Has anybody in the band ever skated?

Billy and Erik used to shred it up. It's weird because the world of skating and dirt bikes, the rules that applied to them are very regional. Erik grew up on the north side of Evanston, Illinois. I grew up on the south side. North side kids rode skateboards and some were kinda punk, but they were those kind of people who had a Minor Threat record and a Descendents record, but then a lot of them were metal heads--Erik was a metal head. But us on the south side, we listened to punk and we rode dirt bikes. The funny thing is that I've never even ridden a board--a couple years ago we stayed at Jim Thiebaud's warehouse in Oakland. I had a couple beers and was feeling sassy, so I took a deck and had a go at it. Ever seen a drunk, fat man try to skateboard for the first time?

What is your "unifying theory of indie rock?"

It's just fucking boring. When I'm at work I have to hear stuff like Hoobastank and Incubus, shit like that. Elliot Smith. At the end of the day, it is just music. It's not like I want anybody to die just because they play music that I don't like, but, man do I fuckin' hate it. The '90s were a period of ironic music. Beck; he's fun, he's goofy. It's novelty music. It's Doctor Demento on the top 40, which is fine, but somehow the hangover cure of ironic music turned out to be the golden age of the PR person. "Elliot Smith will tear at your heart strings." No he doesn't. He's annoying. But whatever, everybody has different tastes. There's some stuff that people call indie rock that I fuckin' love. I really like Guided By Voices and The Wedding Present, but these bands are also kind of aggro and at least catchy. The stuff I don't get is the kind of atonal mumbling singer looking down at his shoes, like "I'm shopping at a thrift store, heeey." The other thing I want to know, what the fuck is up with cats? It's al most like a fuckin' rule that if you're in indie rock and you're female, you have to have some sort of cat theme in everything you're doing. I wish I was female. I'd start an indie rock band and it would be based all around rhinos. It's really self-indulgent when the music takes a back seat to what your intention is supposed to be. To some degree, intention plays a role, but damn, can you just give me a seven inch that I want to listen to 80 times in an hour? It's this division in punk where these people apparently used to play in punk rock bands--but I don't get it. They have more to do with bands like Air Supply than rock and roll. It's not as bad as metal, though. As much as I can't stand Elliot Smith's music, he's probably a good guy so if I had to be stuck in a room watching him or Godsmack, fuck dude, I will be up front for Elliot Smith, fucking cheering him and waving my arms and blowing kisses.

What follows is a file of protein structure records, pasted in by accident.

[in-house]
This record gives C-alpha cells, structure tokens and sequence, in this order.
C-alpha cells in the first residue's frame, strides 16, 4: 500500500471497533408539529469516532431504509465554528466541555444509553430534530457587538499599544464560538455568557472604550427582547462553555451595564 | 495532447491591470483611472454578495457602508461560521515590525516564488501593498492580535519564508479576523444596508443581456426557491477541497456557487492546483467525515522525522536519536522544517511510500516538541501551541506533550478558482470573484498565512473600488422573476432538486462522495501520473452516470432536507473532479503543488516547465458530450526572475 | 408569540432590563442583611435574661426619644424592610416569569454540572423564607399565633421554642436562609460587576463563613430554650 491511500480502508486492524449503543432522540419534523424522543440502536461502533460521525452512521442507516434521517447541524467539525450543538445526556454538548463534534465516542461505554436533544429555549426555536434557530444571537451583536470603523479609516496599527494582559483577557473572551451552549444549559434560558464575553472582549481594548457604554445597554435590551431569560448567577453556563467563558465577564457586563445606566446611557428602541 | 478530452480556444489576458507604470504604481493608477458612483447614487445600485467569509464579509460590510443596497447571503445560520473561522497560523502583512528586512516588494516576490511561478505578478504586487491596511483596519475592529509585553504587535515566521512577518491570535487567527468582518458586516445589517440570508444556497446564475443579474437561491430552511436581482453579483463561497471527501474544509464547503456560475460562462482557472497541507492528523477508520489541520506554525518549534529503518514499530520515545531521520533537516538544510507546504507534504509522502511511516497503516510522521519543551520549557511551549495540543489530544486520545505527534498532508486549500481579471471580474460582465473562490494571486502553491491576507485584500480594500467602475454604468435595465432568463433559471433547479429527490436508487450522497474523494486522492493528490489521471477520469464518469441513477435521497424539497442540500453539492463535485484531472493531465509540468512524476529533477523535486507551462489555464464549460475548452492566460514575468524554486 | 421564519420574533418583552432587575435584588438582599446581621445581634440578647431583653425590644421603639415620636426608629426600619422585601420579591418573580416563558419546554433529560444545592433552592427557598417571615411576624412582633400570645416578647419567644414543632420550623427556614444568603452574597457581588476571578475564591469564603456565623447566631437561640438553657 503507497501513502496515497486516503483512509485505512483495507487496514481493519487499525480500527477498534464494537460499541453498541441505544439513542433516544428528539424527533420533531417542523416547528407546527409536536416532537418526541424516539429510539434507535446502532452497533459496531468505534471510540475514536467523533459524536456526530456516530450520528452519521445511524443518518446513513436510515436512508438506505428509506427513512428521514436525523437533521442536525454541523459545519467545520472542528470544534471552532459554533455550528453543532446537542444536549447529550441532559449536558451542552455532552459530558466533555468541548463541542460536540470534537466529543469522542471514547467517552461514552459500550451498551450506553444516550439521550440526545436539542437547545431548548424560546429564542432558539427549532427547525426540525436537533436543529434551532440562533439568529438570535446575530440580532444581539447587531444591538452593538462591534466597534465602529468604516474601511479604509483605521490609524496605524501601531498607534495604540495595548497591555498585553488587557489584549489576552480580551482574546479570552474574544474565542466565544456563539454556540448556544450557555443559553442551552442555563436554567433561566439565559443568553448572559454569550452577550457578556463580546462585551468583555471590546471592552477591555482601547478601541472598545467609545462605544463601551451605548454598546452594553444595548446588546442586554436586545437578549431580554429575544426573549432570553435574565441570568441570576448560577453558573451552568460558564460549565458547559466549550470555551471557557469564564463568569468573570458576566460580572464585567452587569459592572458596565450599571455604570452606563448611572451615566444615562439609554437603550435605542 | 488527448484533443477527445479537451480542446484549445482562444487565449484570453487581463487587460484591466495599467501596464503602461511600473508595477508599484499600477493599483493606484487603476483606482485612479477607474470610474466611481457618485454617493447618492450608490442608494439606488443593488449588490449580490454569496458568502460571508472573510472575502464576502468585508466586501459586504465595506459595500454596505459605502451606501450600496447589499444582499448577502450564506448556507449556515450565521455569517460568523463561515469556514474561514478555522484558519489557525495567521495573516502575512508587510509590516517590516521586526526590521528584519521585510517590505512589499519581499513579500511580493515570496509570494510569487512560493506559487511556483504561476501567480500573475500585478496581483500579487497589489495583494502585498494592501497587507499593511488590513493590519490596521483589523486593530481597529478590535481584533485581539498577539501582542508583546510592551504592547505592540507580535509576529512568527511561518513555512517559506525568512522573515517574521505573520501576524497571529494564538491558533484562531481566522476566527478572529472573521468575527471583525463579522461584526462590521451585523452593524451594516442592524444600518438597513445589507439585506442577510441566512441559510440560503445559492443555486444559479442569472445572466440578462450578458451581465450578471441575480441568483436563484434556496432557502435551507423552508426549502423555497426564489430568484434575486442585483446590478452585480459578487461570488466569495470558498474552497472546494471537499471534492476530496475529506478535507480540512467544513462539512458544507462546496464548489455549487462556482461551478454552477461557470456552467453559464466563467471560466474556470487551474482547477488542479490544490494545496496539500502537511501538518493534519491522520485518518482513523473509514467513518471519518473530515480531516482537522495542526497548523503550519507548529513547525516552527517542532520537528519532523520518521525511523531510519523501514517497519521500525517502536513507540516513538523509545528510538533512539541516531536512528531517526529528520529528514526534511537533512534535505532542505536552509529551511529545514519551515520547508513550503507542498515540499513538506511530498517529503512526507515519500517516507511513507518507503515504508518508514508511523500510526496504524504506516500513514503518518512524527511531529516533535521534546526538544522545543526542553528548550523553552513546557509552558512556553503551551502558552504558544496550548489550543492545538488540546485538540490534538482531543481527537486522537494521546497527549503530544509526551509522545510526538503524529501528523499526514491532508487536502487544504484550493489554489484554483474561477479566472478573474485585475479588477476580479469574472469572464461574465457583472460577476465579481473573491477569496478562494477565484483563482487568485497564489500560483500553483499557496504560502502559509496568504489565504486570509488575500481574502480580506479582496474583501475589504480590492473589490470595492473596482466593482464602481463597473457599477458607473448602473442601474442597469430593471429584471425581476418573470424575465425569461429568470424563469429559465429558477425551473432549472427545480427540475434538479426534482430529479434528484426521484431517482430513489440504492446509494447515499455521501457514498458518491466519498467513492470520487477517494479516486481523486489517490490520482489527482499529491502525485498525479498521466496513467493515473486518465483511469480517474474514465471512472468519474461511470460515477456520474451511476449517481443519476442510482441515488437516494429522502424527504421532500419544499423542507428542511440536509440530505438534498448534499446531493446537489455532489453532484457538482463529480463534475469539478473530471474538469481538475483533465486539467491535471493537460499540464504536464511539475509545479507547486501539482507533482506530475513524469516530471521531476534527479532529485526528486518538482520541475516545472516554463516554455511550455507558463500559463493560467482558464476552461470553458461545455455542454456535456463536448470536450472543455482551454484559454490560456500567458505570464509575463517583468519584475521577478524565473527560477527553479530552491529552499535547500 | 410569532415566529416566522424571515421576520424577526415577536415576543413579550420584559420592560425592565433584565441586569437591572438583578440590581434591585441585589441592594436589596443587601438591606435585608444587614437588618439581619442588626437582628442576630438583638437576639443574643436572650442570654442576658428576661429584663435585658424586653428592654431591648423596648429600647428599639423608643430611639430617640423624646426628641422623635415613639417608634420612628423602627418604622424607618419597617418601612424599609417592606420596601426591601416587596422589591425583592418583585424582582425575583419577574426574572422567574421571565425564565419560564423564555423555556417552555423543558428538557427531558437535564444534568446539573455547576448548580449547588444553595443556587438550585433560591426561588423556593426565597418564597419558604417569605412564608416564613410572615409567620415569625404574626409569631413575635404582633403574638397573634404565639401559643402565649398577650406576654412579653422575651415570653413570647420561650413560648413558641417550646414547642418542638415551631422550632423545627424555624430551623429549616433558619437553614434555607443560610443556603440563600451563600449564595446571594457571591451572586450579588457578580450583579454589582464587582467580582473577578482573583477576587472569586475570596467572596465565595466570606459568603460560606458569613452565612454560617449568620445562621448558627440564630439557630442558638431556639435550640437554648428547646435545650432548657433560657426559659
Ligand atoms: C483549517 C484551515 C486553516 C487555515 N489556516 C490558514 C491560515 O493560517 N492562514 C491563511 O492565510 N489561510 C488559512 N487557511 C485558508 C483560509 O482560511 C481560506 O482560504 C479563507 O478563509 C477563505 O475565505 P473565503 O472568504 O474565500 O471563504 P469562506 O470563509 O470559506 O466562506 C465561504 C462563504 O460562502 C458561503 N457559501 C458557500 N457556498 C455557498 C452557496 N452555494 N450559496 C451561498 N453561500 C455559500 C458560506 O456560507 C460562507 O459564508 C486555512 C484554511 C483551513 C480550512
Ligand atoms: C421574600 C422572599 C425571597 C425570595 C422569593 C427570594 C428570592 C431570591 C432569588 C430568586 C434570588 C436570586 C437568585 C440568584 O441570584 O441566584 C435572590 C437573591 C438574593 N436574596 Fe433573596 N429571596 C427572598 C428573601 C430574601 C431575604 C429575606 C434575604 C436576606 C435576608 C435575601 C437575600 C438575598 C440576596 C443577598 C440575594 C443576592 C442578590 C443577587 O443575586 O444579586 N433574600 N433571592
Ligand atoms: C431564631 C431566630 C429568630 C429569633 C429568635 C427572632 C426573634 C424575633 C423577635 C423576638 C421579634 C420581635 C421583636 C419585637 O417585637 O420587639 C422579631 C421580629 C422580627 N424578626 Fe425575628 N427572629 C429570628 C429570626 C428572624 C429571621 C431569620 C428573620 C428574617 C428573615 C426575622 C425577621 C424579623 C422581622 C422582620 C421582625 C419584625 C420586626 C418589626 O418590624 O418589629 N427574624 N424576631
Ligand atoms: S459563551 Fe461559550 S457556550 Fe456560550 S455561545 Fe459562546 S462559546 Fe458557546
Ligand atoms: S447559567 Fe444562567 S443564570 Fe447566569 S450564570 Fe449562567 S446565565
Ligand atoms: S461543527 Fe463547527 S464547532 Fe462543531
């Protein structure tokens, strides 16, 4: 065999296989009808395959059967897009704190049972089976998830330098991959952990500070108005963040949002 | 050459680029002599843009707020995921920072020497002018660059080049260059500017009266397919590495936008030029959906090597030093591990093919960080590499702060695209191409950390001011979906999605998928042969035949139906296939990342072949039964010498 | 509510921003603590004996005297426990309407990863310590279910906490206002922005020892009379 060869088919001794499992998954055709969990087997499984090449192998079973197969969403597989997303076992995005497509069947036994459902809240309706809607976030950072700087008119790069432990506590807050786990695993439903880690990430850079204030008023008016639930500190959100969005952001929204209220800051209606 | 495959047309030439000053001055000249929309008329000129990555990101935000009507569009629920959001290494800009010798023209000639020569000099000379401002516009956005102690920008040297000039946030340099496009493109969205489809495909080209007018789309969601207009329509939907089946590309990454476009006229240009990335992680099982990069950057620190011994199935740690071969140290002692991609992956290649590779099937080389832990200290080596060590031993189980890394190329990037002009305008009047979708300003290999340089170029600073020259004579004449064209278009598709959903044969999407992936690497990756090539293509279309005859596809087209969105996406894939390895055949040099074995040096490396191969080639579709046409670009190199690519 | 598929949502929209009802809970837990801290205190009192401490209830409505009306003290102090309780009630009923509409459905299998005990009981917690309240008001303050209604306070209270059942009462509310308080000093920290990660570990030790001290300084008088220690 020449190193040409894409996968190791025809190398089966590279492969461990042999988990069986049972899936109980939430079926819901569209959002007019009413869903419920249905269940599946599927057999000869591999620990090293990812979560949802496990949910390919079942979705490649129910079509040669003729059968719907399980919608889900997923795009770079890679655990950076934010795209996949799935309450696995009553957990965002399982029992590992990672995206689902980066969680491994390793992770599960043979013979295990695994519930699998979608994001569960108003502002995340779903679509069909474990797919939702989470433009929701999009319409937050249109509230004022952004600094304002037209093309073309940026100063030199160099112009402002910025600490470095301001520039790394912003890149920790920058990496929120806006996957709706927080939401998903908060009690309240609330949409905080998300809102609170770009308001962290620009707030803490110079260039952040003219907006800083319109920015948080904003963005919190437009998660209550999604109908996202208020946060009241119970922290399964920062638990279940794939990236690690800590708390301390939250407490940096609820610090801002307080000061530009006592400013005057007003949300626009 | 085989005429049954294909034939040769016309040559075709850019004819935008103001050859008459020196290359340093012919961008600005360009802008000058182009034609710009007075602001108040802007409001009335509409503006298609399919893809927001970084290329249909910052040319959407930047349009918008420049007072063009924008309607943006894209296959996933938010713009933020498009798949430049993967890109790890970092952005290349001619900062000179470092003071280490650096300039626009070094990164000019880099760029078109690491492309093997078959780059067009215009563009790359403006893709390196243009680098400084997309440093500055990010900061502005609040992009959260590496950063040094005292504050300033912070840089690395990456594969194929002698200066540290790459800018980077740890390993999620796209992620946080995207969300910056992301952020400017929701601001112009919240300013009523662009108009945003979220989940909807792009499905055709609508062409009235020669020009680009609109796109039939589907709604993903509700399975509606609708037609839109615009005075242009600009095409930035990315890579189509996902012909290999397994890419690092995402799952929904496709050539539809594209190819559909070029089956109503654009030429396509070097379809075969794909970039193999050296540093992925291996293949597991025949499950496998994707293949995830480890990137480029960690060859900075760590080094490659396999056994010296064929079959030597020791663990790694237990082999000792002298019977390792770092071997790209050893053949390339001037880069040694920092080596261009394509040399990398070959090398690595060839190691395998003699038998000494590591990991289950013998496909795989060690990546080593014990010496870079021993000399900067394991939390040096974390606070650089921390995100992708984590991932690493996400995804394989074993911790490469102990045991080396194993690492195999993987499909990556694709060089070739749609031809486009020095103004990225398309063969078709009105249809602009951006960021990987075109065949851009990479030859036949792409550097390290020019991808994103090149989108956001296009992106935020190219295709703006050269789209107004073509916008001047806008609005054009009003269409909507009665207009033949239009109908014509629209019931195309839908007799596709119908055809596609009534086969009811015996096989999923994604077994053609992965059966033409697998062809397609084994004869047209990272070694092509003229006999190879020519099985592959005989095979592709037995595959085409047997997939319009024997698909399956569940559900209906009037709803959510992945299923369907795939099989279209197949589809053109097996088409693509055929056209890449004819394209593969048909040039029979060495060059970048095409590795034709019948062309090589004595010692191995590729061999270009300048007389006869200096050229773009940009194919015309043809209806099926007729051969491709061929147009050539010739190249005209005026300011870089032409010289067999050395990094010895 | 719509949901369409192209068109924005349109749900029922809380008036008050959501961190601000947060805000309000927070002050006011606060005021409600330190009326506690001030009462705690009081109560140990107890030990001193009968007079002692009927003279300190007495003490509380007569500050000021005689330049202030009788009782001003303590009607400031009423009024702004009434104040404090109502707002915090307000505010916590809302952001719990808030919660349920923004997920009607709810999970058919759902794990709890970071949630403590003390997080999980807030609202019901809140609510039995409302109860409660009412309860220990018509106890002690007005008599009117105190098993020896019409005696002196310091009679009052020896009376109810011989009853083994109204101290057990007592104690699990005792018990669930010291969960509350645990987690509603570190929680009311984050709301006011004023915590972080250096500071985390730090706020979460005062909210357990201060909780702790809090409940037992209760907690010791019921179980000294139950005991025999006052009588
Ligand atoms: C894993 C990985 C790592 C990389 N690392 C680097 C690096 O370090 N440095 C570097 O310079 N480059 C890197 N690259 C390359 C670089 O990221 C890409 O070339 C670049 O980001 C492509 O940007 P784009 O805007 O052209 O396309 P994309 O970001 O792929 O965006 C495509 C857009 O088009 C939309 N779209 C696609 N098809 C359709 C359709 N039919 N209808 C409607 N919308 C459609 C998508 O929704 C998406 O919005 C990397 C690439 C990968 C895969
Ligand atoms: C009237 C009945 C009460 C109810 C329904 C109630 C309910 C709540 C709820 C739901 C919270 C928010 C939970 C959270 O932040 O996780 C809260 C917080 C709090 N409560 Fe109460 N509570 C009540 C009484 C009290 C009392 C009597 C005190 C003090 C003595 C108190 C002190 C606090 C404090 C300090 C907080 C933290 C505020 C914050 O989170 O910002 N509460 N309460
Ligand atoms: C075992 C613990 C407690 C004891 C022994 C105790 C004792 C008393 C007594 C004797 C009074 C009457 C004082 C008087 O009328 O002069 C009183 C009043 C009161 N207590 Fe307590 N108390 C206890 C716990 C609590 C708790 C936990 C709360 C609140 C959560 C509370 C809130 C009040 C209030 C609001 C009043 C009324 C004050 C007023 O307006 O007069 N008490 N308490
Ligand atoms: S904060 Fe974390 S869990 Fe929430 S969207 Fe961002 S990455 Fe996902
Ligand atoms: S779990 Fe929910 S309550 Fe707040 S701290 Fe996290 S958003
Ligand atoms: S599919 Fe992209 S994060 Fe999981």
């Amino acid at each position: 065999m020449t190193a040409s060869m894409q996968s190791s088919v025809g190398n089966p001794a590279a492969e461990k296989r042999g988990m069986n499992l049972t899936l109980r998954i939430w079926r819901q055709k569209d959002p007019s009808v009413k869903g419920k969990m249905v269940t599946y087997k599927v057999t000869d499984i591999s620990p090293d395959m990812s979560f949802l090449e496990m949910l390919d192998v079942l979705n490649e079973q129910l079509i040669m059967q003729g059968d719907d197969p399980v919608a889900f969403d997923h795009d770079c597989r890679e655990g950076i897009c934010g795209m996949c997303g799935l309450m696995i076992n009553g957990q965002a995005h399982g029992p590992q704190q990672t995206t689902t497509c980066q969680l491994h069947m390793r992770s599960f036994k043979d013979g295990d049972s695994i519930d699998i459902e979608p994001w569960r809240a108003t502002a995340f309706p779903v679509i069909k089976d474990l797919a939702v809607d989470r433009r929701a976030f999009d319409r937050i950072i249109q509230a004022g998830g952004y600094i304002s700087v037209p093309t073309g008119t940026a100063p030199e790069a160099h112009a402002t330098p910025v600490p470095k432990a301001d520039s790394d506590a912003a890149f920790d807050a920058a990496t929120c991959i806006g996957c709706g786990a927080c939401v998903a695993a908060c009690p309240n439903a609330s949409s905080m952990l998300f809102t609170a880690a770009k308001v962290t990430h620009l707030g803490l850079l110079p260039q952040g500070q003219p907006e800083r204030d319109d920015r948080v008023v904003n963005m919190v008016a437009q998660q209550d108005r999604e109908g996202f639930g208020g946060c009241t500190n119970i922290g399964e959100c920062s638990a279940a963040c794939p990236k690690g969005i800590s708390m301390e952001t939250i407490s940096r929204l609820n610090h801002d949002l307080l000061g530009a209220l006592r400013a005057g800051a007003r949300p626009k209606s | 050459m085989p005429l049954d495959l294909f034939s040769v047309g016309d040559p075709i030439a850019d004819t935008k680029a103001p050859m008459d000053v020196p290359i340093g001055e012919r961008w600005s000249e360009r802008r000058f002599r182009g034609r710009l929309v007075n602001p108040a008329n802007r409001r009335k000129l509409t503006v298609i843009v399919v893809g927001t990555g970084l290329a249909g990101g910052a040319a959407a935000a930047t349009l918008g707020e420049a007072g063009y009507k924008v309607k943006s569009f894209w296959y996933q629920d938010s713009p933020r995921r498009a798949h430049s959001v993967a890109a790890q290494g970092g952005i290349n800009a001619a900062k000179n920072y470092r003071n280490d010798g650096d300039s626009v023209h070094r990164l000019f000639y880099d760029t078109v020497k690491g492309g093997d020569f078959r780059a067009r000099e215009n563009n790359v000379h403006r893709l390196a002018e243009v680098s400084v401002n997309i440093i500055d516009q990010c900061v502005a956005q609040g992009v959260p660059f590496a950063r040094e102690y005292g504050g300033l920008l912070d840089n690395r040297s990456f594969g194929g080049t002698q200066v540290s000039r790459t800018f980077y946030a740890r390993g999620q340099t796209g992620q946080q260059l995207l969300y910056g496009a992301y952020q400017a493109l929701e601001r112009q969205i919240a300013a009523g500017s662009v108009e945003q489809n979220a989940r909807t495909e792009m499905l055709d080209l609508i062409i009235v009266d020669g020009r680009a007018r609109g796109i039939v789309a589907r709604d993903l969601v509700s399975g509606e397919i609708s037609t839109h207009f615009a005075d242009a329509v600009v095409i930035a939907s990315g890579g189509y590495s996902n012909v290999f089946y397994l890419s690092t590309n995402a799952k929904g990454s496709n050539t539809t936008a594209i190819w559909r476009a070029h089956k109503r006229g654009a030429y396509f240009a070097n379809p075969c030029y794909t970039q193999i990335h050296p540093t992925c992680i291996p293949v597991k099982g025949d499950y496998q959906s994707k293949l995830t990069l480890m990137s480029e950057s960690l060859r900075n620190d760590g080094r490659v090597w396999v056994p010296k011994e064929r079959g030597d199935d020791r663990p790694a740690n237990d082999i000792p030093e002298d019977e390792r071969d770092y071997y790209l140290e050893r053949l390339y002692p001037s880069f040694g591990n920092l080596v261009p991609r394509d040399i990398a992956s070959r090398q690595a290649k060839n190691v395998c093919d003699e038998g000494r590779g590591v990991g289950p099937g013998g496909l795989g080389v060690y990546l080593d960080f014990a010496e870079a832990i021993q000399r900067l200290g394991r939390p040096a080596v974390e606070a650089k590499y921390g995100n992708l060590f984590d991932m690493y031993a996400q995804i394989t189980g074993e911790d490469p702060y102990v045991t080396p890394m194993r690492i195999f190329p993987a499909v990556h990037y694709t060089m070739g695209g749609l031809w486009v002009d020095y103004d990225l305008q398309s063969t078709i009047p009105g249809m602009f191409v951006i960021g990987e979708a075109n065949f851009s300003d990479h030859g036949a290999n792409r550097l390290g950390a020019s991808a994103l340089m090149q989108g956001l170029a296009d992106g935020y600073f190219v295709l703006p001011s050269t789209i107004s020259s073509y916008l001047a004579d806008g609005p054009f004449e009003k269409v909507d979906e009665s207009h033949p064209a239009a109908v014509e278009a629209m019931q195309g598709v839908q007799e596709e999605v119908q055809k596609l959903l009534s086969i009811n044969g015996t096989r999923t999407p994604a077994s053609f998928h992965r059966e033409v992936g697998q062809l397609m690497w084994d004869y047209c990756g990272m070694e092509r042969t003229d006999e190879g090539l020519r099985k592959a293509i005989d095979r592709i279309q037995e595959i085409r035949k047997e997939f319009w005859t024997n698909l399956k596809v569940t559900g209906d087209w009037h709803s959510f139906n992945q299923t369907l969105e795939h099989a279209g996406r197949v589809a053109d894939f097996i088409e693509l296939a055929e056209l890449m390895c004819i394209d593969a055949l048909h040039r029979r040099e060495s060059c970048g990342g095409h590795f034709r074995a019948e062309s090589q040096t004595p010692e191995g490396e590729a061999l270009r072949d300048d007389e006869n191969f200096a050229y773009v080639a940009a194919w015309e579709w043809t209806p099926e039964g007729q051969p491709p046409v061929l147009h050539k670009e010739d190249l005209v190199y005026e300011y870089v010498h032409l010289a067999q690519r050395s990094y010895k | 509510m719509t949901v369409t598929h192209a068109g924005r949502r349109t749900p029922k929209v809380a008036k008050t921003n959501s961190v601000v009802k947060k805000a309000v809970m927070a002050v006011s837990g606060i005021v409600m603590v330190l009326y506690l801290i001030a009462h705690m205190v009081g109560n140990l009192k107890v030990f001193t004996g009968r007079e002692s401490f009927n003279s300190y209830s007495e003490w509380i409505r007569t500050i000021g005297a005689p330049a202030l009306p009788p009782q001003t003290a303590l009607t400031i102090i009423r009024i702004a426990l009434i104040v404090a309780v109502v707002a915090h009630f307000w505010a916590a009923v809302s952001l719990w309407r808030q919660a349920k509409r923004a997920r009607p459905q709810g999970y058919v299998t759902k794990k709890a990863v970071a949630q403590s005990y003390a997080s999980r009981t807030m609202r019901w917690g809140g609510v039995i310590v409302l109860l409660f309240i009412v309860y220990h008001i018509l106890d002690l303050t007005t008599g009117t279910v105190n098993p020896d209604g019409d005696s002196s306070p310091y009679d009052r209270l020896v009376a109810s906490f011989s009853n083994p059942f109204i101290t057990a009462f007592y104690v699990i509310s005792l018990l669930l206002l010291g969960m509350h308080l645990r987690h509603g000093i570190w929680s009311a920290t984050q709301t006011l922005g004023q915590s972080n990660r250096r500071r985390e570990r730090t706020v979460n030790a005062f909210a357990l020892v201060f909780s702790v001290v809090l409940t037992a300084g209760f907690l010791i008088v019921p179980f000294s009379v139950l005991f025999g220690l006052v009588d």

How is the Midwest the center of the universe?

I wouldn't even call it the center of the universe. I would say that the reason I love it is because it is definitely not the center, and nobody wants it to be. If you hang around a very cliche Los Angeles person: "LA's the greatest city in the whole world." It's the same with New York and San Francisco, and I'll even admit Chicago--and that's in the Midwest--but most Midwestern people don't think of that kind of shit. "I got a good job. The house is kind of pretty and I think I'm going to have a barbecue this afternoon." I'm not saying that there aren't other people with that mentality on either of the coasts. It's the kind of thing that drives me nuts when I see an interview with somebody like Moby or Barbara Walters, people will make comments if they're trying to reference an idiot or a hick, like, "That movie was great. I don't know how it will be received in the Midwest." The Wu Tang Clan will make jokes about people from Iowa. Fuck that. That's who I'm down with. That's where I'm from. I understand them. It's more laid back. It's a little more loyal. Everybody's just waiting to die and are having a good time before it happens. Hanging around in LA, San Francisco, and New York and places like that--most people I meet aren't from there. That's the joke my friends say who live in New York City, "There's more people from Omaha in New York City than there are in Omaha." Midwest is just fine by me. Maybe people gripe about how the weather sucks, that it's all flat here, so when it snows, it really snows hardcore, but hey, you know what? I love it 'cause that means at least once a year all the fuckin' assholes are leaving. Assholes can't make it through the winter. Even if they're bugging you for six months, wait 'til November. They'll be gone.
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Publication:Thrasher
Geographic Code:1USA
Date:Sep 1, 2002
Words:1855